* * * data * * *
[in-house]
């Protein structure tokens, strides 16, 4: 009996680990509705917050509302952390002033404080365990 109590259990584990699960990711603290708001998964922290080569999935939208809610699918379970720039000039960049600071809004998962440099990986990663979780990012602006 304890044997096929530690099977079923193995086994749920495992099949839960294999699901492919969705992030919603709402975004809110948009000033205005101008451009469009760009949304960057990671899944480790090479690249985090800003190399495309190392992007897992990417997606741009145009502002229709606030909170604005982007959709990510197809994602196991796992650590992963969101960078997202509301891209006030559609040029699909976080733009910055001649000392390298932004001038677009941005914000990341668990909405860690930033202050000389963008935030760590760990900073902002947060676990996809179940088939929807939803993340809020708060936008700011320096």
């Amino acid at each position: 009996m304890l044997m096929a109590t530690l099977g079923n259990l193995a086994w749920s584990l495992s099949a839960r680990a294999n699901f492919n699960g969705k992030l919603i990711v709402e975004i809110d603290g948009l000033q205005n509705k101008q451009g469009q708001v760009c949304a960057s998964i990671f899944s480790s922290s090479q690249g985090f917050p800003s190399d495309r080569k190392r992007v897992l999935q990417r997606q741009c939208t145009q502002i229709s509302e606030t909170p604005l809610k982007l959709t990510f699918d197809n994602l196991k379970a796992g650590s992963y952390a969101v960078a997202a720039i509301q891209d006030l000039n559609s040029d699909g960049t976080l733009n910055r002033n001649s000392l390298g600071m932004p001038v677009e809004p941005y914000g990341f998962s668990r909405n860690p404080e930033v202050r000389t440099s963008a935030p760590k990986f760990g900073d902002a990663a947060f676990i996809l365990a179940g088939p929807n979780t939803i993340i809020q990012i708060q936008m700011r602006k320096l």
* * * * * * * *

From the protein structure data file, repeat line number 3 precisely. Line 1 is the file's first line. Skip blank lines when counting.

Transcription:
């Amino acid at each position: 009996m304890l044997m096929a109590t530690l099977g079923n259990l193995a086994w749920s584990l495992s099949a839960r680990a294999n699901f492919n699960g969705k992030l919603i990711v709402e975004i809110d603290g948009l000033q205005n509705k101008q451009g469009q708001v760009c949304a960057s998964i990671f899944s480790s922290s090479q690249g985090f917050p800003s190399d495309r080569k190392r992007v897992l999935q990417r997606q741009c939208t145009q502002i229709s509302e606030t909170p604005l809610k982007l959709t990510f699918d197809n994602l196991k379970a796992g650590s992963y952390a969101v960078a997202a720039i509301q891209d006030l000039n559609s040029d699909g960049t976080l733009n910055r002033n001649s000392l390298g600071m932004p001038v677009e809004p941005y914000g990341f998962s668990r909405n860690p404080e930033v202050r000389t440099s963008a935030p760590k990986f760990g900073d902002a990663a947060f676990i996809l365990a179940g088939p929807n979780t939803i993340i809020q990012i708060q936008m700011r602006k320096l």